Herbs & Plants

Senna grandis

Botanical Name :Senna grandis
Family: Fabaceae
Genus: Cassia
Species: C. grandis
Kingdom: Plantae
Order: Fabales

Common Names ; :Pink Shower Tree,Stinking Toe,Carao in Spanish

Habitat :Native to Central America. The species is distributed from southern México, to Venezuela and Ecuador. It grows in forests and open fields at lower elevations, and is known to be planted as an ornamental.


Cassia grandis is a large tree with a dense, umbrella-shaped canopy and smooth pale gray bark. The leaves are large and each of them is composed of about 16 pairs of leaflets.

The leaflets have two-toned coloration with green above and maroon below. During the tree short leafless period, between March and April, the tree produces abundant flowers in long axillary racemes. Their display pastel shades of pink and orange, covering the entire crown, since the name Pink Shower. Each flower has five large, lavender sepals and five rounded, peach colored petals, three large stamens and a long, curved pistil. The petals are not uniform in shape and the uppermost petal has a yellow patch in the end.

Fruits are produce from the long pistils as they begin to expand. First, they are visible as green strings dangling below foliage, than as they reach full size and begin to mature, they turn brown and start drying, becoming woody. Each fruit is about 40cm long and cylindrical in shape. Inside they have compartments with papery walls containing flattened, round, tan-colored seeds and large quantities of thick, strong smelling and dark colored honey-like substance with an unpleasant smell. The fruits persist on the tree all year.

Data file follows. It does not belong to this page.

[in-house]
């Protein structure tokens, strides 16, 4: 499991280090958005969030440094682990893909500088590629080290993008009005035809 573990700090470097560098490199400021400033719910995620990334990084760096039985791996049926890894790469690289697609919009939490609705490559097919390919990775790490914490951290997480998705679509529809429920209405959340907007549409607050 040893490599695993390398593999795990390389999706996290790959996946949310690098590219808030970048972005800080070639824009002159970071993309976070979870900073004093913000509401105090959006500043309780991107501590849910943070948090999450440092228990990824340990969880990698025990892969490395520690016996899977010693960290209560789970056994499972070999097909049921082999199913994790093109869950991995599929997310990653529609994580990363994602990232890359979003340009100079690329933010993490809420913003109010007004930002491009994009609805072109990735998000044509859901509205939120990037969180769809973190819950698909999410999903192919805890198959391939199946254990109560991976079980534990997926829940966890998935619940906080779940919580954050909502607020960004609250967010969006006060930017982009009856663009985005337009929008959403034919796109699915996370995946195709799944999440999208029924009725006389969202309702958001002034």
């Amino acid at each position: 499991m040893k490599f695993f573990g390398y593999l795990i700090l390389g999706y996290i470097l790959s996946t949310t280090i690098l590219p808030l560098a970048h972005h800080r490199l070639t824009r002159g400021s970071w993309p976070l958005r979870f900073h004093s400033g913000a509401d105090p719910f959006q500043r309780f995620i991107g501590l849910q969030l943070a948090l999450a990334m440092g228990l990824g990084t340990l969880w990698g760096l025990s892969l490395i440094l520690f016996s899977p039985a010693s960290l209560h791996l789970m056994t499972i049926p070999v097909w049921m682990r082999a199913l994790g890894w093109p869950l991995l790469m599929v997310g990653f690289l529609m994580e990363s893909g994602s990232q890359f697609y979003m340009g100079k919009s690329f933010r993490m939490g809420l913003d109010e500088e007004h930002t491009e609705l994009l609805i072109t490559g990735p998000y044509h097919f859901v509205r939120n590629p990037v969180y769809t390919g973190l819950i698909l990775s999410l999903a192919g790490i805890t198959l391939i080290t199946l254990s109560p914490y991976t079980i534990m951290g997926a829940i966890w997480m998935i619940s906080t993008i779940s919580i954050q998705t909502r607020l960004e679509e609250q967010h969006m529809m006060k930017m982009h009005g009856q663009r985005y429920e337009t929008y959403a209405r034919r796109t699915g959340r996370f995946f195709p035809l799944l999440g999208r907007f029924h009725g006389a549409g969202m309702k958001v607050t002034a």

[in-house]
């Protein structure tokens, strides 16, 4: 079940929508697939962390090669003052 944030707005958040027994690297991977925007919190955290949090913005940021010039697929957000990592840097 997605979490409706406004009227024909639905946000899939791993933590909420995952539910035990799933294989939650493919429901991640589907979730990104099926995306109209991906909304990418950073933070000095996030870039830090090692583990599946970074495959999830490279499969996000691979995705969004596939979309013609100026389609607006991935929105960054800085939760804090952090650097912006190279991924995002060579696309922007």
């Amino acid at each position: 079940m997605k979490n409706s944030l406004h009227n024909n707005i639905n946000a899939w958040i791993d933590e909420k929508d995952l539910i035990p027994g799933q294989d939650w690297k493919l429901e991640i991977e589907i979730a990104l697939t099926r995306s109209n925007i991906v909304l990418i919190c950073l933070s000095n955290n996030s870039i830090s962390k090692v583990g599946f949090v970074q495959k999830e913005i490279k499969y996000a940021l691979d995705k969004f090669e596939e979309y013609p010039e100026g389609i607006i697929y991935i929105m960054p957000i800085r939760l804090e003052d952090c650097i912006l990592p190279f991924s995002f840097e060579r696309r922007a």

The tree’s leaves are pinnate and deciduous, with 10-20 pairs of leaflets of 3-5 cm (1-2 in). During the dry season, the tree sheds its old leaves, giving way to racemes of pastel pink flowers. The long, wood-like fruit capsules reach lengths of up to 50 cm (20 in) and have many seeds, which are separated by resinous membranes that taste somewhat like carob.It is easily grown from seed and can reach a height of over 50 feet. Can be used as an indoor container plant…

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Medicinal Uses:
Dark juice of pod is taken as a tonic drink for anemia, tiredness, malaise—remove seeds from pods, strain juice and mix with 50% water or milk; drink 1 cup daily.  Juice of fresh leaves is applied to ringworm, fungus, or other skin problems.  For kidney complaints, water retention, backache, or biliousness, boil 3 small branches with leaves in 3 cups water for 10 minutes and drink in sips all day in place of water.  One half cup of fresh leaves infused in 3 cups water and consumed will serve as a diuretic and eliminate toxins from the body tissue.  An infusion of young leaves is used for diabetes.  For a mild laxative and blood tonic, boil ½ cup fresh leaves in 1 cup water for 2 minutes and drink.

Disclaimer:The information presented herein is intended for educational purposes only. Individual results may vary, and before using any supplements, it is always advisable to consult with your own health care provider.


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